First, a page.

22 minutes ago, gavino200 said:

 

Cool beans. I just read the following (because I forgot what railcom was - did I ever know?) 

 

https://www.locgeek.com/2012/10/railcom-railcom-plus-what-are-these/

 

I'm not sure why I'd want railcom. Doesn't seem to add anything cool or fun. What am I missing?

 

It enables 2-way coms (normally DCC is one way) and locomotive detection (through the decoder reporting back its number) so if you have different blocks in your layout you can know which trains are where in the layout, etc.   I have Railcom compatible block detection from Digikeijs.  Now, I have never actually used it -- so for me it is all theoretical -- but I decided to make sure everything I get is compatible (or enough compatible, ie, if I have a Digitrax decoder in the motor car, use a RailCom compatible function decoder somewhere in the consist).

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Ochanomizu

Hello,

 

Railcom is a proprietary feature.  Digitrax has something similar called Transponding which runs over their proprietary network, Loconet, but the system is not compatible with Railcom.  Kato decoders, manufactured by Digitrax, include Transponding.

Edited by Ochanomizu

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chadbag
7 minutes ago, Ochanomizu said:

Hello,

 

Railcom is a proprietary feature.  Digitrax has something similar called Transponding which runs over their proprietary network, Loconet, but the system is not compatible with Railcom.  Kato decoders, manufactured by Digitrax, include Transponding.

 

Railcom is a muli-vendor standard, but not an NMRA standard (though supposedly a quasi NMRA standard;  it was never officially adopted from what I understand).  Railcom-Plus is an enhanced version of Railcom and is supported by many vendors, but not as many as basic Railcom.  Some vendors that support Railcom are D&H, ESU, Lenz, TCS, Zimo (non-exhaustive list).  Most of the European suspects plus TCS.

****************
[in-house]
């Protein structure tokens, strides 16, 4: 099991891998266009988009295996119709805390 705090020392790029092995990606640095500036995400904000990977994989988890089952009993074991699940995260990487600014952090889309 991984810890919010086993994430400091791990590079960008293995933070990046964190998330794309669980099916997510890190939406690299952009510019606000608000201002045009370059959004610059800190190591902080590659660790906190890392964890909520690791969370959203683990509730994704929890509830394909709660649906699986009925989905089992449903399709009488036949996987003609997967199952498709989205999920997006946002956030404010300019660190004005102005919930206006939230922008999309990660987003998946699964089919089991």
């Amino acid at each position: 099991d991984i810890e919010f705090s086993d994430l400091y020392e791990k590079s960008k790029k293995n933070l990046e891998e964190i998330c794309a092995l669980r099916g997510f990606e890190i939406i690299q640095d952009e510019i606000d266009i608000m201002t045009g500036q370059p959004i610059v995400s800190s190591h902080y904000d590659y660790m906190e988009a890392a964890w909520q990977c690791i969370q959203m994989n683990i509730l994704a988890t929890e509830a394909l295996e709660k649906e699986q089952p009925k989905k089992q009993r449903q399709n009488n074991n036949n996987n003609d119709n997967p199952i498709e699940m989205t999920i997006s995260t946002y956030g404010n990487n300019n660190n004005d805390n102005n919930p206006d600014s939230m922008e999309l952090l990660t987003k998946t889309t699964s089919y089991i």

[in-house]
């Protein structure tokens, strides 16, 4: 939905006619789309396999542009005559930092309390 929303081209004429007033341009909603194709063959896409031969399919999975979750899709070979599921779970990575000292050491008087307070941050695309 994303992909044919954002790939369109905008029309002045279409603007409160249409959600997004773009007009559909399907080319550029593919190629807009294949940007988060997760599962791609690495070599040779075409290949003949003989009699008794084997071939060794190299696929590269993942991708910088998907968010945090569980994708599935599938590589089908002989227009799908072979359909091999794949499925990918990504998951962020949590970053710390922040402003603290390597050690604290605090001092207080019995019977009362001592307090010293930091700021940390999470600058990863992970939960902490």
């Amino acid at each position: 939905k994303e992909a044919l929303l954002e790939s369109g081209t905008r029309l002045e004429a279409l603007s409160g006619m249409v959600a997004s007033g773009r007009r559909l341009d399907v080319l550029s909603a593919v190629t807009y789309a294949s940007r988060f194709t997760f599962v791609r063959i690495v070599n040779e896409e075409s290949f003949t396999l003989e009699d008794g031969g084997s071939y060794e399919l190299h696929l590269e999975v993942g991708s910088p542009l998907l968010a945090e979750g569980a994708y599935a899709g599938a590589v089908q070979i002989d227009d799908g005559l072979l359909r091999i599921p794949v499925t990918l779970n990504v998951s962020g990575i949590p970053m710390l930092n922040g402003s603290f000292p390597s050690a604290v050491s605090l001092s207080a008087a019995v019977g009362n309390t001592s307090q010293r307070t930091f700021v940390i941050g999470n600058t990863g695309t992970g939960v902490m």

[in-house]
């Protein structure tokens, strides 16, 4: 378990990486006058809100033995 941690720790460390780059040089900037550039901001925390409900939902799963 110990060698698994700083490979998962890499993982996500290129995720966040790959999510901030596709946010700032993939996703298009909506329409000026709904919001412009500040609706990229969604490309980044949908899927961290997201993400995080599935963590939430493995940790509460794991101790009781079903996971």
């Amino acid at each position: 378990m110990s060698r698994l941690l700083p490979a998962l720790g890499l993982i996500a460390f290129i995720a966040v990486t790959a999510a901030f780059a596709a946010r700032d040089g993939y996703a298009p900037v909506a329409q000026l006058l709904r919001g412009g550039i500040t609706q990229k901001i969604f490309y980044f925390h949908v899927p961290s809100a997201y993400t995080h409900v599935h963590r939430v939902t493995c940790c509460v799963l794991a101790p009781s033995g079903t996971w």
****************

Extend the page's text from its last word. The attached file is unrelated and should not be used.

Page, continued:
Digitrax transponding, AFAIK, is only supported by Digitrax.  KATO has their decoders made by Digitrax and they support the Digitrax transponding.

 

I have no personal experience with either, but I chose Railcom (for my stuff to be compatible with so I am ready when I get that far)  as it is supported by many vendors.  And supposedly works "better" based on various (probably biased) reports/reviews I have seen online.   Luckily TCS makes Digitrax style replacement boards for a lot of KATO stuff so I should be able to use them in place of Digitrax decoders in the board replacement type of installs.  And then the wired ones I have mostly D&H, with a Zimo and ESU.   I have a couple Digitrax wired but they are in Shinkansen or EMU so I will be able to add a D&H function decoder to a car for lights and get Railcom on those trains as well.    Same for my EM13 based trains.   If our EM13 replacement board project eventually is successful I'll be able to use D&H decoders in my EM13 trains as well.

 

YMMV and you may have other needs or wants.  I just decided I needed to pick one so that when I bought things now, even if I don't have anything implemented, I'll have all 1 standard when I get around to implementing it instead of needing to replace stuff.

 

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gavino200
16 minutes ago, chadbag said:

 

Railcom is a muli-vendor standard, but not an NMRA standard (though supposedly a quasi NMRA standard;  it was never officially adopted from what I understand).  Railcom-Plus is an enhanced version of Railcom and is supported by many vendors, but not as many as basic Railcom.  Some vendors that support Railcom are D&H, ESU, Lenz, TCS, Zimo (non-exhaustive list).  Most of the European suspects plus TCS.

 

Digitrax transponding, AFAIK, is only supported by Digitrax.  KATO has their decoders made by Digitrax and they support the Digitrax transponding.